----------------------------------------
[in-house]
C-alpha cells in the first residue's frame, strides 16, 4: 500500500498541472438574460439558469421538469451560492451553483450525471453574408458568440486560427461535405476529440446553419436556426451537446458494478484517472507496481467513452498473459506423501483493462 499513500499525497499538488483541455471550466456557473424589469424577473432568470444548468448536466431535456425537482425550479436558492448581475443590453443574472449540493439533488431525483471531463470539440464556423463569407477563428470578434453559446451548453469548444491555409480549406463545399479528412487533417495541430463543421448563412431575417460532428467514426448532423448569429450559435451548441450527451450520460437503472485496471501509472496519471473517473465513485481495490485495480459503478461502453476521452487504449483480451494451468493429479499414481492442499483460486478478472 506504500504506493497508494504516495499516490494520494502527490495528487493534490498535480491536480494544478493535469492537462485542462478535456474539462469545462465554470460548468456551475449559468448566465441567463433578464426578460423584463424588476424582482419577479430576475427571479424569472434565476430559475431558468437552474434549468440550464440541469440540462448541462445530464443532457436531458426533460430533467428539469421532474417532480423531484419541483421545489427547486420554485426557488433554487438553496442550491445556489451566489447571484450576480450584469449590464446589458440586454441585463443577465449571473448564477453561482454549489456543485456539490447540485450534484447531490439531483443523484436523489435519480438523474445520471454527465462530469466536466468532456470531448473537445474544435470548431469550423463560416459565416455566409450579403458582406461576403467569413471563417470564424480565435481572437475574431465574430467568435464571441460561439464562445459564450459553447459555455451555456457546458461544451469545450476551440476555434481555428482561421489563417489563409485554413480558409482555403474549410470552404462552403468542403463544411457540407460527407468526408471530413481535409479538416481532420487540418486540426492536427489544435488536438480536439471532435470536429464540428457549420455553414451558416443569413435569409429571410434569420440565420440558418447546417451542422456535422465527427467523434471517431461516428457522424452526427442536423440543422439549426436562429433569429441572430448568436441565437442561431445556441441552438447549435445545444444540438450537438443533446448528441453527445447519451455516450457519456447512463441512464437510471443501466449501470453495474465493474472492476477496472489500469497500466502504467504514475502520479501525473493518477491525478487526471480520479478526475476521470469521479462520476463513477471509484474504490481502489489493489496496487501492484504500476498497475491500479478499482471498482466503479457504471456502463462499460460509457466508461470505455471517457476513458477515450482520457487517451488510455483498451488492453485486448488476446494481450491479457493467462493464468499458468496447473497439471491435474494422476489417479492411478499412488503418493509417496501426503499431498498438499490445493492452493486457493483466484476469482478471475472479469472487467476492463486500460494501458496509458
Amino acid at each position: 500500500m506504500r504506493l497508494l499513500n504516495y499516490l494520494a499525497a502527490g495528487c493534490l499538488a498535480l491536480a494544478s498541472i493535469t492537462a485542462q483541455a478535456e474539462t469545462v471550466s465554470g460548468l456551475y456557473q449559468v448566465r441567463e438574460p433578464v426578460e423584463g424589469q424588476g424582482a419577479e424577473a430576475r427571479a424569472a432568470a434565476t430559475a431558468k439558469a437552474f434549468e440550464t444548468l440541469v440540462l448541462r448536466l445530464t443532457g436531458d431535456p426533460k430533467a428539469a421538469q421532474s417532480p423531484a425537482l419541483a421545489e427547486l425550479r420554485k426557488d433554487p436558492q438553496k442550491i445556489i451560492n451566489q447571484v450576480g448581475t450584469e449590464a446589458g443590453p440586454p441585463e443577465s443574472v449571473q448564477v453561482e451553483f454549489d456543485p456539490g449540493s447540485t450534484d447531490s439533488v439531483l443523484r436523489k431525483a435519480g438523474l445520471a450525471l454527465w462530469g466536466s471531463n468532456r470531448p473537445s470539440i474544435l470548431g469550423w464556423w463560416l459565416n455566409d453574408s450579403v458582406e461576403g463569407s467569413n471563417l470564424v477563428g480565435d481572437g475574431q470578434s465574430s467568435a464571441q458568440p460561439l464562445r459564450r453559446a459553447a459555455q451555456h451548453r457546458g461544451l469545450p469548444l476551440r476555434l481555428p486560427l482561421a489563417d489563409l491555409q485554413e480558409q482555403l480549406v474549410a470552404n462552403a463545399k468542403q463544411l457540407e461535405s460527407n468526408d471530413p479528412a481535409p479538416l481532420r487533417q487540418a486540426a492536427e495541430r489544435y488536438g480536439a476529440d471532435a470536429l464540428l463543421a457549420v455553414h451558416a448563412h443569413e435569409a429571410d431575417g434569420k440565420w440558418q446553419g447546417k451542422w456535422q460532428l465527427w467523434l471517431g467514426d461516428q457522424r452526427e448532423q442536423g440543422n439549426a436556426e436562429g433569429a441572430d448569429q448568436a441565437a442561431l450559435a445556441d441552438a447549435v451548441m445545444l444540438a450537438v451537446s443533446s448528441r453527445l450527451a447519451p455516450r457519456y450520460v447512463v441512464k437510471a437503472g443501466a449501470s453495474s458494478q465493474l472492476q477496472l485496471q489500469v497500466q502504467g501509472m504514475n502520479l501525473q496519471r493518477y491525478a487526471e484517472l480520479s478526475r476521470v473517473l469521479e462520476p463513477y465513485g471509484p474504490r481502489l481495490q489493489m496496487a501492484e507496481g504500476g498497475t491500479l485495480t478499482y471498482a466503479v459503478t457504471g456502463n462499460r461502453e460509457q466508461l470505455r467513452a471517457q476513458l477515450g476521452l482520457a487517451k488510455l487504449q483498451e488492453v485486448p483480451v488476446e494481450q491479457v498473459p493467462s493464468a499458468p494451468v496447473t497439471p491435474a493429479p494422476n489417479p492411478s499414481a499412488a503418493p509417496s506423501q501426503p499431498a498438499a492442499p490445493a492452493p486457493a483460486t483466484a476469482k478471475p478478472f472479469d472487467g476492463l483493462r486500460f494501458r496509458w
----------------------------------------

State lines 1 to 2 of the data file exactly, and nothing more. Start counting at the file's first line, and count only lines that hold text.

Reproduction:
[in-house]
C-alpha cells in the first residue's frame, strides 16, 4: 500500500498541472438574460439558469421538469451560492451553483450525471453574408458568440486560427461535405476529440446553419436556426451537446458494478484517472507496481467513452498473459506423501483493462 499513500499525497499538488483541455471550466456557473424589469424577473432568470444548468448536466431535456425537482425550479436558492448581475443590453443574472449540493439533488431525483471531463470539440464556423463569407477563428470578434453559446451548453469548444491555409480549406463545399479528412487533417495541430463543421448563412431575417460532428467514426448532423448569429450559435451548441450527451450520460437503472485496471501509472496519471473517473465513485481495490485495480459503478461502453476521452487504449483480451494451468493429479499414481492442499483460486478478472 506504500504506493497508494504516495499516490494520494502527490495528487493534490498535480491536480494544478493535469492537462485542462478535456474539462469545462465554470460548468456551475449559468448566465441567463433578464426578460423584463424588476424582482419577479430576475427571479424569472434565476430559475431558468437552474434549468440550464440541469440540462448541462445530464443532457436531458426533460430533467428539469421532474417532480423531484419541483421545489427547486420554485426557488433554487438553496442550491445556489451566489447571484450576480450584469449590464446589458440586454441585463443577465449571473448564477453561482454549489456543485456539490447540485450534484447531490439531483443523484436523489435519480438523474445520471454527465462530469466536466468532456470531448473537445474544435470548431469550423463560416459565416455566409450579403458582406461576403467569413471563417470564424480565435481572437475574431465574430467568435464571441460561439464562445459564450459553447459555455451555456457546458461544451469545450476551440476555434481555428482561421489563417489563409485554413480558409482555403474549410470552404462552403468542403463544411457540407460527407468526408471530413481535409479538416481532420487540418486540426492536427489544435488536438480536439471532435470536429464540428457549420455553414451558416443569413435569409429571410434569420440565420440558418447546417451542422456535422465527427467523434471517431461516428457522424452526427442536423440543422439549426436562429433569429441572430448568436441565437442561431445556441441552438447549435445545444444540438450537438443533446448528441453527445447519451455516450457519456447512463441512464437510471443501466449501470453495474465493474472492476477496472489500469497500466502504467504514475502520479501525473493518477491525478487526471480520479478526475476521470469521479462520476463513477471509484474504490481502489489493489496496487501492484504500476498497475491500479478499482471498482466503479457504471456502463462499460460509457466508461470505455471517457476513458477515450482520457487517451488510455483498451488492453485486448488476446494481450491479457493467462493464468499458468496447473497439471491435474494422476489417479492411478499412488503418493509417496501426503499431498498438499490445493492452493486457493483466484476469482478471475472479469472487467476492463486500460494501458496509458